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Michael Seckl

Researcher Michael Seckl profile image

Understanding and improving drug resistance in lung cancer patients

Imperial College London
Hammersmith and Charing Cross Hospitals
Fulham Palace Road
W6 8RF
United Kingdom

Tel: 020 3311 1421
Web: Lab website

About Michael Seckl

World-class scientist Professor Michael Seckl works at the Hammersmith and Charing Cross Hospitals, part of Imperial College London. He is leading a clinical trial called LungStar, for people with small cell lung cancer (SCLC). He is also investigating how some lung cancers become resistant to chemotherapy. Professor Seckl co-ordinates lab studies into the disease and uses his findings to improve treatments for patients. 

Lung cancer is the most common cancer in the world and it is difficult to treat. People with SCLC often receive chemotherapy treatment but for many patients their cancer develops resistance and starts to grow again. So there is an urgent need to find more effective treatments.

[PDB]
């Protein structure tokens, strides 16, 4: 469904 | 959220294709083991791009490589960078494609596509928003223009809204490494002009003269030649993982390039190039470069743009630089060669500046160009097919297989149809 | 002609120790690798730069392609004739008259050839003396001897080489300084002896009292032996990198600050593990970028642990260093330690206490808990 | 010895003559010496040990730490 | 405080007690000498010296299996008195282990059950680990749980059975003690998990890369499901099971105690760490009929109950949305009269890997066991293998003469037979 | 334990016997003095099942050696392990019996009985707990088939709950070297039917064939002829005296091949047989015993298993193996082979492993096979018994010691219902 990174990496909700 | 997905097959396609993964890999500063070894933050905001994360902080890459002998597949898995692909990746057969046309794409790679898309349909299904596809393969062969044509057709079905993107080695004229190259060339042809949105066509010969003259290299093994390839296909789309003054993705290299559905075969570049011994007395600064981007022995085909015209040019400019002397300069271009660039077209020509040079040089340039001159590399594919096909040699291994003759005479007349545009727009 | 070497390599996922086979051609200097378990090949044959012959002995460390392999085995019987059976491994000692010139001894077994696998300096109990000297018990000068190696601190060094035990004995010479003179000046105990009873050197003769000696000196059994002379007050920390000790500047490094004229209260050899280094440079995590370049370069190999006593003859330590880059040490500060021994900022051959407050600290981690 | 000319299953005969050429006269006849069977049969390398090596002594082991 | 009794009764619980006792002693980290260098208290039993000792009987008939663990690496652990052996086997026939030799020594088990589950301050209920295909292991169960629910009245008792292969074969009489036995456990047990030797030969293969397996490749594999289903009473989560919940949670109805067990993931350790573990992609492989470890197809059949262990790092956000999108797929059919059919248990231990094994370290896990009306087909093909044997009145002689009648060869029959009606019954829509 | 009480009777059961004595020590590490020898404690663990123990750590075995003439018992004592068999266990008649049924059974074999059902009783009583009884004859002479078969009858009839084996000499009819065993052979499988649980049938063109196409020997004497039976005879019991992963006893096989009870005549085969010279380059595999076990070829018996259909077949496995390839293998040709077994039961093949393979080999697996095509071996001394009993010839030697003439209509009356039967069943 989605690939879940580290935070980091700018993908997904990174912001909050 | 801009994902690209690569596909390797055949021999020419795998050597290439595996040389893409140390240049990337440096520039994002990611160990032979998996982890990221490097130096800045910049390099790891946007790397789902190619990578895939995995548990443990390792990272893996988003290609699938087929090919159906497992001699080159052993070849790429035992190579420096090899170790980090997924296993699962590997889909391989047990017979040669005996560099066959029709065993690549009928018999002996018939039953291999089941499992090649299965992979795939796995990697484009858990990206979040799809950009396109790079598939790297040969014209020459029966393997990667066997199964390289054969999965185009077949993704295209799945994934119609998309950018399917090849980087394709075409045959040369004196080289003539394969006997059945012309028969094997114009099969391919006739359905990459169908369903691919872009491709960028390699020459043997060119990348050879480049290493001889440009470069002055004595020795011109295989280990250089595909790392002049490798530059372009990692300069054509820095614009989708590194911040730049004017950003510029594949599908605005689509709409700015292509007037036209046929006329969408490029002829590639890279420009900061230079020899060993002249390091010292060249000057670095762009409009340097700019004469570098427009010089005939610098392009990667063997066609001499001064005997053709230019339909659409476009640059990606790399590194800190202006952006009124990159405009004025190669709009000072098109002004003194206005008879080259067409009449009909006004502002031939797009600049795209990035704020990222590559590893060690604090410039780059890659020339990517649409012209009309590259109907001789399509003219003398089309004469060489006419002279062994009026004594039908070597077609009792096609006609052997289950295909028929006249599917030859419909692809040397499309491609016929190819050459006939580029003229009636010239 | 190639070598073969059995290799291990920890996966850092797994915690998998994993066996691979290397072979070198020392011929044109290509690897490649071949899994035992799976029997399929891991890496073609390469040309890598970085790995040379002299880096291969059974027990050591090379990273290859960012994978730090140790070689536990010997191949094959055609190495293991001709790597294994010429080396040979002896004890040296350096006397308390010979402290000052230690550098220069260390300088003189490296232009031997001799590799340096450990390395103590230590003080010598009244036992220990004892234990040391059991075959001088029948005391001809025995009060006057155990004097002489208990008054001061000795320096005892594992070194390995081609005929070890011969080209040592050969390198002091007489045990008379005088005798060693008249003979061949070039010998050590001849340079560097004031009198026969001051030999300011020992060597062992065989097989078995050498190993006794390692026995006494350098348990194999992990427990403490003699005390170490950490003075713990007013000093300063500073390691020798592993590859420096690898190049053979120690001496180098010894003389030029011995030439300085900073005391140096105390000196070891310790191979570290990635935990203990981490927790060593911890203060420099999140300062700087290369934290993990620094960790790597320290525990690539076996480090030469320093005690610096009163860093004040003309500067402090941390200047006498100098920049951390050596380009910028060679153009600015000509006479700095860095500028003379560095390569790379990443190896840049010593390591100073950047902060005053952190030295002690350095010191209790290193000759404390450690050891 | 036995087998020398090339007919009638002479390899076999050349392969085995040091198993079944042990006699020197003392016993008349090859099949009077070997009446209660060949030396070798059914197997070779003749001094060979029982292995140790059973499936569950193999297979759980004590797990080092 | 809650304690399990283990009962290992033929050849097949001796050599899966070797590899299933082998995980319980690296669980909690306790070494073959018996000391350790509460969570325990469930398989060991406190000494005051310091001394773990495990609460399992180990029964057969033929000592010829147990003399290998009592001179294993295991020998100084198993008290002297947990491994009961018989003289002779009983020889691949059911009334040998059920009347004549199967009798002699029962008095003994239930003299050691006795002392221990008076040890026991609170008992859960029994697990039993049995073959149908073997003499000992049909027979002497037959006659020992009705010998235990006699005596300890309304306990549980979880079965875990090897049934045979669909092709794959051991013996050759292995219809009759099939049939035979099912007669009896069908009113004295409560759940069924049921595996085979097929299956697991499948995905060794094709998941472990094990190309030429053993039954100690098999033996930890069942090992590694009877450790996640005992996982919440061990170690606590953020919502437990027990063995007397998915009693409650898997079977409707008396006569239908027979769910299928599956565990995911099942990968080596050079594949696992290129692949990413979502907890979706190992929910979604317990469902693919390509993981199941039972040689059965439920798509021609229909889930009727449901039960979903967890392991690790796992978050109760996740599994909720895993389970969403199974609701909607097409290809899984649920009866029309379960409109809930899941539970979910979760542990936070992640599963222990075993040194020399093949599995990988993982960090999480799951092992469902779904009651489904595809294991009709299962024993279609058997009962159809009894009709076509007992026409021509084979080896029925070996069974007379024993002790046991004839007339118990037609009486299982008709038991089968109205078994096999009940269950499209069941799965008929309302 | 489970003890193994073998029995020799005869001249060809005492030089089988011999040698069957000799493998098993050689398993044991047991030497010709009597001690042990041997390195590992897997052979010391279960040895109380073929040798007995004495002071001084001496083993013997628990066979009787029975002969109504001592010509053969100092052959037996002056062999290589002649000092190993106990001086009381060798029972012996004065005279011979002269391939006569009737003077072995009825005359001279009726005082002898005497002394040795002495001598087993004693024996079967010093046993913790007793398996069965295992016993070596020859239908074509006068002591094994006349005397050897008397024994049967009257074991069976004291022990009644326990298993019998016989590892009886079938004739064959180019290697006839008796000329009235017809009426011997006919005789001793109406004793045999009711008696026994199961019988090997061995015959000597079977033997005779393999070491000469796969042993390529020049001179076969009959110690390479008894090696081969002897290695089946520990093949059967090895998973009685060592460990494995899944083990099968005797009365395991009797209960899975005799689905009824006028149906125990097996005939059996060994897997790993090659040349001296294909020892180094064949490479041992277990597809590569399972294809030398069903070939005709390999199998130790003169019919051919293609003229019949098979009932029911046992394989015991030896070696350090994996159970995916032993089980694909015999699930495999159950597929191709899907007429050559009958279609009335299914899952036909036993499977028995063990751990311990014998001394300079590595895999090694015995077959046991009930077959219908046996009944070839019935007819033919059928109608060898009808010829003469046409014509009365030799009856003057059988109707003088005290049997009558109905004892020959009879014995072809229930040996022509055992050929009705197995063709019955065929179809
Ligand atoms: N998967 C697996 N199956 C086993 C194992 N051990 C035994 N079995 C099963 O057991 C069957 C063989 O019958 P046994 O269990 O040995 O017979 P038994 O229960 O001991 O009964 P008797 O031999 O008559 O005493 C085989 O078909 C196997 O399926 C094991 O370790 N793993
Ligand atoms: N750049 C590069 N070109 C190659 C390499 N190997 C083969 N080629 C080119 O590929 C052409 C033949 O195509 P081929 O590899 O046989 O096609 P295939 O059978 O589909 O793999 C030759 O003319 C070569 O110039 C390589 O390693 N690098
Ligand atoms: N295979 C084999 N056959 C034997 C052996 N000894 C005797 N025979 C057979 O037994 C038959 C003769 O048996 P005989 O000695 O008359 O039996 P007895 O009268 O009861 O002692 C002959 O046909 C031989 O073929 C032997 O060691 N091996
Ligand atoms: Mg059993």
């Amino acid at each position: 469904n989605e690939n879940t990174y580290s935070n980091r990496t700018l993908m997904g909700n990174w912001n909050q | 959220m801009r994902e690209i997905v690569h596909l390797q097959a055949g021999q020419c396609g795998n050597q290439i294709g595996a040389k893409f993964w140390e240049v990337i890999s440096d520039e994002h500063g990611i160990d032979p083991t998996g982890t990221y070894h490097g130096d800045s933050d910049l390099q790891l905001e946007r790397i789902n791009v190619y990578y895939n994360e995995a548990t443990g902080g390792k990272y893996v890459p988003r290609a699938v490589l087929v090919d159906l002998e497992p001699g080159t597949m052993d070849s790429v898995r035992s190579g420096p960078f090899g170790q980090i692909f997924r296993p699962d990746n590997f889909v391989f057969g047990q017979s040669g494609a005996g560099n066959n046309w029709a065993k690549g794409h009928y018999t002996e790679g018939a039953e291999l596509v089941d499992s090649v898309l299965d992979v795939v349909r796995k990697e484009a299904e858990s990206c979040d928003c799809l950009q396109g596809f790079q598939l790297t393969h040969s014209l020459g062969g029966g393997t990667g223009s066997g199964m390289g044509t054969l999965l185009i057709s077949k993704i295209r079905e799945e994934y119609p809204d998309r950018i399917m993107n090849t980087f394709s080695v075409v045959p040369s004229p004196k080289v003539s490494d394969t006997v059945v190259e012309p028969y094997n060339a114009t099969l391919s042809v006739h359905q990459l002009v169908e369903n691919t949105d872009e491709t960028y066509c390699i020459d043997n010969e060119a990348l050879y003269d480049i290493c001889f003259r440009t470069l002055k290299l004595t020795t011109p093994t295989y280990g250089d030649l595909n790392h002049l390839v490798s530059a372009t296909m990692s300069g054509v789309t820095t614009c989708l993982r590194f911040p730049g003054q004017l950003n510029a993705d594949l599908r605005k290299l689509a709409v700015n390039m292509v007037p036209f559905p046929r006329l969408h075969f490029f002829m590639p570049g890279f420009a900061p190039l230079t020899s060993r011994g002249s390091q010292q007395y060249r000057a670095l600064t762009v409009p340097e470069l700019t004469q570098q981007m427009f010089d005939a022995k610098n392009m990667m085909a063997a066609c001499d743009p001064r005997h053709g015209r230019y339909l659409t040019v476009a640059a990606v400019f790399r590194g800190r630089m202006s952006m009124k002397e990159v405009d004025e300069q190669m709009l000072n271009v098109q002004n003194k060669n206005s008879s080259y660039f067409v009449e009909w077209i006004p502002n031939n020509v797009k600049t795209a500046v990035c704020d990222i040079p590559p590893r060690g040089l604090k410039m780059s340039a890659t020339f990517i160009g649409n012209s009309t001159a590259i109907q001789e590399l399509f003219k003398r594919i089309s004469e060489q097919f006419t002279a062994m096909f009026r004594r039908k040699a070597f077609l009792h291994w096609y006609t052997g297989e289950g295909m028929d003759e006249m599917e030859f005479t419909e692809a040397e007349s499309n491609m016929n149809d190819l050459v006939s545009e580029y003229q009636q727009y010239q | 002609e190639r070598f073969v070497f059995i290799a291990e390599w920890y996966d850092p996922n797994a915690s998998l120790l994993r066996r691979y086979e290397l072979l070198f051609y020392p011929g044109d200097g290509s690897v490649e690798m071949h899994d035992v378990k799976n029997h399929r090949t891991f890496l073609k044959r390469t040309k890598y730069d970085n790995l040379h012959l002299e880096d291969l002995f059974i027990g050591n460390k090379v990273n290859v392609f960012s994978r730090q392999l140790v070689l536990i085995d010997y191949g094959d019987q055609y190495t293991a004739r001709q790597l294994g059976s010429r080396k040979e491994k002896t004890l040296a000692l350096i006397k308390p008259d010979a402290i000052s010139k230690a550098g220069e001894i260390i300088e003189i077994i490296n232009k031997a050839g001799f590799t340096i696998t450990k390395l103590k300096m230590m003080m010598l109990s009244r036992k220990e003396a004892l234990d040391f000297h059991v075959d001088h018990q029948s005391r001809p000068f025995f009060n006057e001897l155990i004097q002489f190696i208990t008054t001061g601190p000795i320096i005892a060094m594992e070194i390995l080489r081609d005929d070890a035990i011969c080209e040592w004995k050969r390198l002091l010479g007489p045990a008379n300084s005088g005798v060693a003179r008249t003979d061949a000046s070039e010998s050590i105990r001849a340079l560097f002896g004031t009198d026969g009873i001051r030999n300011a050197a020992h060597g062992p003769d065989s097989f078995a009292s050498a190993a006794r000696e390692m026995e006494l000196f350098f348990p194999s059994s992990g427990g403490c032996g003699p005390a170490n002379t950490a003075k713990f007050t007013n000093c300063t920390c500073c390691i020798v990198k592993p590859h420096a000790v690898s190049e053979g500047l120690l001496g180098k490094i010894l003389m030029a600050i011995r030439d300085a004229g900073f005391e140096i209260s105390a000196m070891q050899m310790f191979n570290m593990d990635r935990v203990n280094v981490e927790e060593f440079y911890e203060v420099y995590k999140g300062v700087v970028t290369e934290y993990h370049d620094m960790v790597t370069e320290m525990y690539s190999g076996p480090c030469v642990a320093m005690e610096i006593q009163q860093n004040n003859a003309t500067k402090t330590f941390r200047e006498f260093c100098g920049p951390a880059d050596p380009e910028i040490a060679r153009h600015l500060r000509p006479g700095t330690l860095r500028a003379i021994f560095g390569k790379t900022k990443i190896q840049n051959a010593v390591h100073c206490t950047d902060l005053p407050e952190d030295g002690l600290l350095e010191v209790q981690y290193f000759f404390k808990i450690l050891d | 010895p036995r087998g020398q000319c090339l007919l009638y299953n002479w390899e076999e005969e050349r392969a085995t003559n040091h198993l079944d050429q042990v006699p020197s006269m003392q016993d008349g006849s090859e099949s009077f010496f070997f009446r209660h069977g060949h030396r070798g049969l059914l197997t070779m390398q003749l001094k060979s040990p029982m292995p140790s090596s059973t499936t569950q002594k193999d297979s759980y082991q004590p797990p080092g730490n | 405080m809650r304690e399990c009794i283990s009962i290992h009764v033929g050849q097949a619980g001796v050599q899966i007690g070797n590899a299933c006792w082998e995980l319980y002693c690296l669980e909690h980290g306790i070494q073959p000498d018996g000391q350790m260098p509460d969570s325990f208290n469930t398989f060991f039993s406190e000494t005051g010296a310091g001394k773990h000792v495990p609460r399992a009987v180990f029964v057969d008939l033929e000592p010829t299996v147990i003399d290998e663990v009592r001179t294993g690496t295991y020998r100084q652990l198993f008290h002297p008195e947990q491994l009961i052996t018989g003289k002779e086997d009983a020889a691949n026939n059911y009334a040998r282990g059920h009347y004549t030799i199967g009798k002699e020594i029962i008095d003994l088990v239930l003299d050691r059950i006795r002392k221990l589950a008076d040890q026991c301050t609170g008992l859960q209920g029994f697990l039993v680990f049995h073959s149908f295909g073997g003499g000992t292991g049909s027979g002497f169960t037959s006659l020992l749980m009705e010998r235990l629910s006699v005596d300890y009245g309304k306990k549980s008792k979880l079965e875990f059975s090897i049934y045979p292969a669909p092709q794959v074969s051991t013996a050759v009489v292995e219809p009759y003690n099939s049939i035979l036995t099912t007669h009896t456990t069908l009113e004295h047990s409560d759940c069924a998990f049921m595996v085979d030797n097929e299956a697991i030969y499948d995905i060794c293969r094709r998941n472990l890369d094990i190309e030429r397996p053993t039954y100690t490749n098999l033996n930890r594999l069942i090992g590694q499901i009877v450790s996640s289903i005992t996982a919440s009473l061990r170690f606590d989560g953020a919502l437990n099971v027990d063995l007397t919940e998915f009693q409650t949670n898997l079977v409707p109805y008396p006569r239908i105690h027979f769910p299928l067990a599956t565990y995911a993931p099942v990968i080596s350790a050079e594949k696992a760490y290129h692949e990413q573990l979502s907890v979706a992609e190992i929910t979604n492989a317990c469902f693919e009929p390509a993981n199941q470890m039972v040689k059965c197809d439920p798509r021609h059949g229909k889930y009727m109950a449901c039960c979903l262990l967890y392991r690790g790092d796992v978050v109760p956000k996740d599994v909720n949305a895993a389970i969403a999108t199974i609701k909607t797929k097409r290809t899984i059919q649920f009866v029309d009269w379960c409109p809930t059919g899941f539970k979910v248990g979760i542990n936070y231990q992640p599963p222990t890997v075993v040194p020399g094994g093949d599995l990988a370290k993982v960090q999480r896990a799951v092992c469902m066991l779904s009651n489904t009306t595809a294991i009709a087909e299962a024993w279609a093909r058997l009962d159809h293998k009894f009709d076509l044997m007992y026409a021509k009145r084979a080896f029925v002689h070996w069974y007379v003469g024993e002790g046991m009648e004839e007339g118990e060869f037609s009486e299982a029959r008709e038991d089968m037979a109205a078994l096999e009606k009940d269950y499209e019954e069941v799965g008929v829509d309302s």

The Lungstar trial

The LungStar trial will discover whether adding a drug called pravastatin to chemotherapy is beneficial for people with SCLC. Pravastatin belongs to a group of drugs called statins, which are well-known cholesterol-lowering drugs.

Through ground-breaking research in the lab, Professor Seckl discovered that statins can cause lung cancer cells to die and may help to improve the effectiveness of chemotherapy. The trial is currently recruiting up to 1,300 people with SCLC from around the UK. If the results show that the new approach provides greater benefits, it could eventually be adopted as the new 'gold standard' treatment for people with this type of lung cancer.

Tackling resistance to chemotherapy

In the lab Professor Seckl is investigating two proteins called FGF-2 and S6K2, which help to make lung cancer cells resistant to chemotherapy. Scientists think that targeting these proteins may be an effective way to make cancer cells sensitive to treatment again. The results of Dr Seckl's work will help pave the way for more effective lung cancer treatments in the future.

Professor Seckl is a member of the prestigious Associations of Physicians and a Fellow of the Royal College of Physicians.